In an opinion piece in daily Svenska Dagbladet (SvD), Bodström, former Social Democratic minister for justice, and Eliasson, former Social Democratic foreign minister, urge the centre-right government to change their approach to securing Isaak’s release by appointing him legal representation.
”Ten years of silent diplomatic efforts. For nothing. Eritrea hasn’t cared at all,” the MPs wrote.
The time for diplomatic dealings is over, Bodström and Eliasson argue.
Instead the Swedish government needs to pursue the release of Isaak through legal channels, starting with appointing the imprisoned reporter legal representation.
Through supporting the Habeas Corpus writ filed by Swedish lawyers Percy Bratt and Jesús Alcalá together with French lawyer Prisca Orsonneau, the government could demand to be allowed to see Isaak and finally find out on what grounds the Eritrean authorities are claiming to be holding Isaak in seclusion and without charging him.
This, Bodström and Eliasson wrote, should be doable, as the legal system in the country is supposed to be independent.
”It is not possible to wait any longer. It is time for prime minister Fredrik Reinfeldt and foreign minister Carl Bildt to act,” they wrote.
European Union foreign policy chief Catherine Ashton on Thursday urged the Eritrean government to release the Swedish-Eritrean journalist Dawit Isaak, nine other reporters and eleven politicians free.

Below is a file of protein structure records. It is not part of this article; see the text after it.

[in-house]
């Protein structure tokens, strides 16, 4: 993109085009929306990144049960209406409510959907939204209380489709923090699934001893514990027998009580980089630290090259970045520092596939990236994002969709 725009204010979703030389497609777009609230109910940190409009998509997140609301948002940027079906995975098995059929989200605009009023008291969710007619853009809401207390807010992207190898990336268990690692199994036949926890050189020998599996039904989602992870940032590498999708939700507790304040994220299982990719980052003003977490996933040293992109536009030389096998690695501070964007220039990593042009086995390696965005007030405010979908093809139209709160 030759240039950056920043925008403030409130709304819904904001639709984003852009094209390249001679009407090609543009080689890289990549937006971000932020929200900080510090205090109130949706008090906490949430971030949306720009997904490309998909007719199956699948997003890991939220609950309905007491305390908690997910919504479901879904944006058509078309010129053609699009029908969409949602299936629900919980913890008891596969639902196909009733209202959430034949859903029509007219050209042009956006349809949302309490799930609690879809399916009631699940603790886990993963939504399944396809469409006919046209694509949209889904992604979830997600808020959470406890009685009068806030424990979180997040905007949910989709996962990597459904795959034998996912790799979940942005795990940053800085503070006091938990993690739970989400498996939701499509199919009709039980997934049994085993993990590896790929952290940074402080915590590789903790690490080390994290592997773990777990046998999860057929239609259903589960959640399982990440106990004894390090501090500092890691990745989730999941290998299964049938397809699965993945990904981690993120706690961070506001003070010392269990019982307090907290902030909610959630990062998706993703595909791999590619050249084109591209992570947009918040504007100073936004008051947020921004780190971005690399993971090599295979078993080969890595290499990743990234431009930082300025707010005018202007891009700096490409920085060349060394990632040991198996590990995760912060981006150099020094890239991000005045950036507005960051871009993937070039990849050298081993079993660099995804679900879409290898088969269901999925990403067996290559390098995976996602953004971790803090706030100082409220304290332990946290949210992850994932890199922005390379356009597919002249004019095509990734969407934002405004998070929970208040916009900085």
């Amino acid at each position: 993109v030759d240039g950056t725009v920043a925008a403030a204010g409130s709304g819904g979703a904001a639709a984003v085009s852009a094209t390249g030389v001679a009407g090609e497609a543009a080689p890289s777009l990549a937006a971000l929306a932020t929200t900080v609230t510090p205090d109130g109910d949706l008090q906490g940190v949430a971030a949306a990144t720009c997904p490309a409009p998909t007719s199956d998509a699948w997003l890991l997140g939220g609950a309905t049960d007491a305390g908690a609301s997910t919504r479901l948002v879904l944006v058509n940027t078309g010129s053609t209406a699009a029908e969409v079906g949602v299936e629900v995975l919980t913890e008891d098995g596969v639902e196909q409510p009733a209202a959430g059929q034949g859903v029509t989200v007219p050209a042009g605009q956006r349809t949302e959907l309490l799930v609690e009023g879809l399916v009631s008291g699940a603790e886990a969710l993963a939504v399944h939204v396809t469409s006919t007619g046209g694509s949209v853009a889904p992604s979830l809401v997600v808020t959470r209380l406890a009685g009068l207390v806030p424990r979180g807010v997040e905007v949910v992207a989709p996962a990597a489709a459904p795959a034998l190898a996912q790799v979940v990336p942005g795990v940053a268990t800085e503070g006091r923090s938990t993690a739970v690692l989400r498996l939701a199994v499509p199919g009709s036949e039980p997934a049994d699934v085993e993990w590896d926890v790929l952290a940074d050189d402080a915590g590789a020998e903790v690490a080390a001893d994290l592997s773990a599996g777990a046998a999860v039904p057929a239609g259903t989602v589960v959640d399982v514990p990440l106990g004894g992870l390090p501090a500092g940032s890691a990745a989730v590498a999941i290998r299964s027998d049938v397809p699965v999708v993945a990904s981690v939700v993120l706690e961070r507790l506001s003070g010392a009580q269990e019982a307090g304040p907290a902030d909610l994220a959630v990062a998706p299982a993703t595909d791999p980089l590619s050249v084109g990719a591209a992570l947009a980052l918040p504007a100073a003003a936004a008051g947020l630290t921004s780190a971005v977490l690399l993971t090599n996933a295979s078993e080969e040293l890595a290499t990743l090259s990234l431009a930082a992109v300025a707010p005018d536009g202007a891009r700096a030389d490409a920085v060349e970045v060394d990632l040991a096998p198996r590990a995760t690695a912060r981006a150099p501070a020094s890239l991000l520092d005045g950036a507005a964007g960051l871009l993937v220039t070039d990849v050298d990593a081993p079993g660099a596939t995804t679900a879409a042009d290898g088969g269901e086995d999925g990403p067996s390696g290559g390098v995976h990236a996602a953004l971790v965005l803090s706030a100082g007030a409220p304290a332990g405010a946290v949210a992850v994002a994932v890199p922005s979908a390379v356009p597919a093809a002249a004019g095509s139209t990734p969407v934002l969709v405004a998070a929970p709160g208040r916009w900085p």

They have all been incarcerated for ten years without a trial and with no contact with the rest of the world.
Ashton also demanded that the responsible in Eritrea make public where the prisoners are being held and give them the opportunity to see their families and get legal reprsentation.
Dawit Isaak came to Sweden twenty years ago as a refugee, and became a Swedish citizen in 1992.
He and his wife, along with their three children, took up residence in Gothenburg but when Eritrea gained independence, Isaak returned to the country without his family to work for Setit, an independent news magazine.
In September 2001, the magazine published an open letter from political dissidents which demanded democracy, justice and transparency.
Shortly thereafter, Isaak and around twenty other journalists and opposition members were arrested, and all independent and privately owned media outlets were banned.
Since then he’s sat in prison without a trial. Although released once in November 2005, he was subsequently arrested two days later on his way to see a doctor.
Eritrea’s expressed opinion on the case of Isaak , who holds both Swedish and Eritrean citizenship, is that it is an Eritrean matter which has nothing to do with Sweden.